Some sectors of the Canadian air, road, rail and marine transportation systems are enjoying public financial support such as: tax breaks, subsidies, direct and indirect infrastructure funding, government benefit programs and/or government loans. The government needs to re-evaluate such support based on a new set of transportation policy goals.

The air and marine industry are the two sectors most regulated by the Federal government. Mass transit and highways are largely under provincial jurisdictions and the number one issue facing the rail industry is a provincial matter as well: the rail bed land tax. However, the Federal government through transfers, funding programs, infrastructure grants, and tax treatment has become a major influence on the shape of all aspect of transport for Canadians.

In Canada, highway travel dominates both passenger and freight transport. In addition, highways are mostly owned, maintained and constructed using federal and provincial funding. Even though it is inefficient to ship intermodal freight (freight in standardized containers designed to be moved by ship, air, rail or truck) from one end of Canada to the other by truck, it is often more viable due to indirect subsidies that benefit the trucking industry.

Historically some of the transportation infrastructure across the country has been developed and maintained by public funds (roads, airports, ports), while others have been left to private industry. In cases where infrastructure, such as railways, are not funded publicly, it creates an imbalance in the viability of that industry. In order to more accurately reflect real transportation costs using full cost accounting principles, a Green government will restore this imbalance by reallocating public funds that currently go to transportation infrastructure based on its green transportation policy goals. There must be a recognition of the need to balance the historical investment in certain transportation systems. The result will be a decline in direct funding for roads and an increase in direct funding for rail, mass transit and possibly ports.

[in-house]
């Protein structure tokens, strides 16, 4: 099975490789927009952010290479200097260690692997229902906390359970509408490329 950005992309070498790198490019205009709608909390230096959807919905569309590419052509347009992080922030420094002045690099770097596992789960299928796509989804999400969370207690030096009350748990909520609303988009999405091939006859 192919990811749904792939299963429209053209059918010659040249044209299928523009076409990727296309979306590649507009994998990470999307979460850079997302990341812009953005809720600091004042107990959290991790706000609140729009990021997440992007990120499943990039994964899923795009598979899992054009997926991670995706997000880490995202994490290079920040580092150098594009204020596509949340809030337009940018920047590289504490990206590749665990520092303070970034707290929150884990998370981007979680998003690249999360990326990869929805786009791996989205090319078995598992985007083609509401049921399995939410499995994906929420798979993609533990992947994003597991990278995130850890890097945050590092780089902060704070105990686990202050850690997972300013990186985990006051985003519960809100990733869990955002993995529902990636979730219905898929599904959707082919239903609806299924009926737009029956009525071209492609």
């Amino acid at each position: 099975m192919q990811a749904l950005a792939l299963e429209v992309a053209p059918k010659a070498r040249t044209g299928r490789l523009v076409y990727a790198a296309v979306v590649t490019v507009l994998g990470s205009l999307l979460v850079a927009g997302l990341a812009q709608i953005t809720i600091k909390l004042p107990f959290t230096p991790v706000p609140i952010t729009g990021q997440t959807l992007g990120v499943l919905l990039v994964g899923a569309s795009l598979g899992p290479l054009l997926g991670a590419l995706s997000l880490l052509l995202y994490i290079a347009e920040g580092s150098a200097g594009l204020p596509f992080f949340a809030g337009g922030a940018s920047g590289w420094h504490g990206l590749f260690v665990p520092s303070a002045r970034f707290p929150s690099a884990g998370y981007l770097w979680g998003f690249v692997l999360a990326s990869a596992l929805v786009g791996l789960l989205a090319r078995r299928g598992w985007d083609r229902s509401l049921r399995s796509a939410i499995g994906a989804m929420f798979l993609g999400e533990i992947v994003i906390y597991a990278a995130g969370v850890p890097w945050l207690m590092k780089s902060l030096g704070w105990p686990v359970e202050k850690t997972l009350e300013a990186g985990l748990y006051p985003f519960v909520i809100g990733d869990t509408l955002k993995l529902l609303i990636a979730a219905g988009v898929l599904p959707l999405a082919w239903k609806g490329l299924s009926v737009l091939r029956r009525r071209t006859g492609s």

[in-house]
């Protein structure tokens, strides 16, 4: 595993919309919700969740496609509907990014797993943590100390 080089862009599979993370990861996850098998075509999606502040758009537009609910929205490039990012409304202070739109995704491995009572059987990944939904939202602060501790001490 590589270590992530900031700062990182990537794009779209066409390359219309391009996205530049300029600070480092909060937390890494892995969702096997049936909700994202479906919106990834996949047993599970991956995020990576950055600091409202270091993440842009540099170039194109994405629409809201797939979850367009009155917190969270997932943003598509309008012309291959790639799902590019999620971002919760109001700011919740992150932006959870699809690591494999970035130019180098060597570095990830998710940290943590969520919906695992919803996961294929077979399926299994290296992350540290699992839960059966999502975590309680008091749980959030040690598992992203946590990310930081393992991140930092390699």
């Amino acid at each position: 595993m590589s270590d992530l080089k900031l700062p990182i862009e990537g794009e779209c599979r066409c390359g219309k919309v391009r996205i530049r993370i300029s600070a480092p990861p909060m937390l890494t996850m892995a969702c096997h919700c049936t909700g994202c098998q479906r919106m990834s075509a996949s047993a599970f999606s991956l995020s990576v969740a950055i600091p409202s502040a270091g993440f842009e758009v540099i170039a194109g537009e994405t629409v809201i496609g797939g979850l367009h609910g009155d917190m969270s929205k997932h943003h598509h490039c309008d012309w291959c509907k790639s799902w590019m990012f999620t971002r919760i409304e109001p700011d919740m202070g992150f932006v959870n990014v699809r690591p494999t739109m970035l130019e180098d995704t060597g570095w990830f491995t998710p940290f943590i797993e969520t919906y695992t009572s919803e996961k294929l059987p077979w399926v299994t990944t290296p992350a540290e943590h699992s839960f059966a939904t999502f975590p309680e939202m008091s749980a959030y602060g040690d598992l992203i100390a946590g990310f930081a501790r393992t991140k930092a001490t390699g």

In order to optimize the use of efficient and safe transportation, the Federal government will develop recommendations to improve intermodal transportation, both for passengers and freight. Integrating all transportation modalities is necessary to make it more convenient and feasible to opt for the most optimal combinations.

The infrastructure for intermodal transportation largely exists already throughout Canada although some major improvements are needed. Several ports in Canada have invested hundreds of millions of dollars recently to upgrade their handling of containers. Vancouver is a notable example of this. Rail service does exist at all major ports and the railways are very good at transporting the containers. While cities such as Montreal and Toronto have some good intermodal yards, areas where containers are transported from train to truck, extensive capital needs to be developed to improve these terminals, and build new ones, throughout Canada.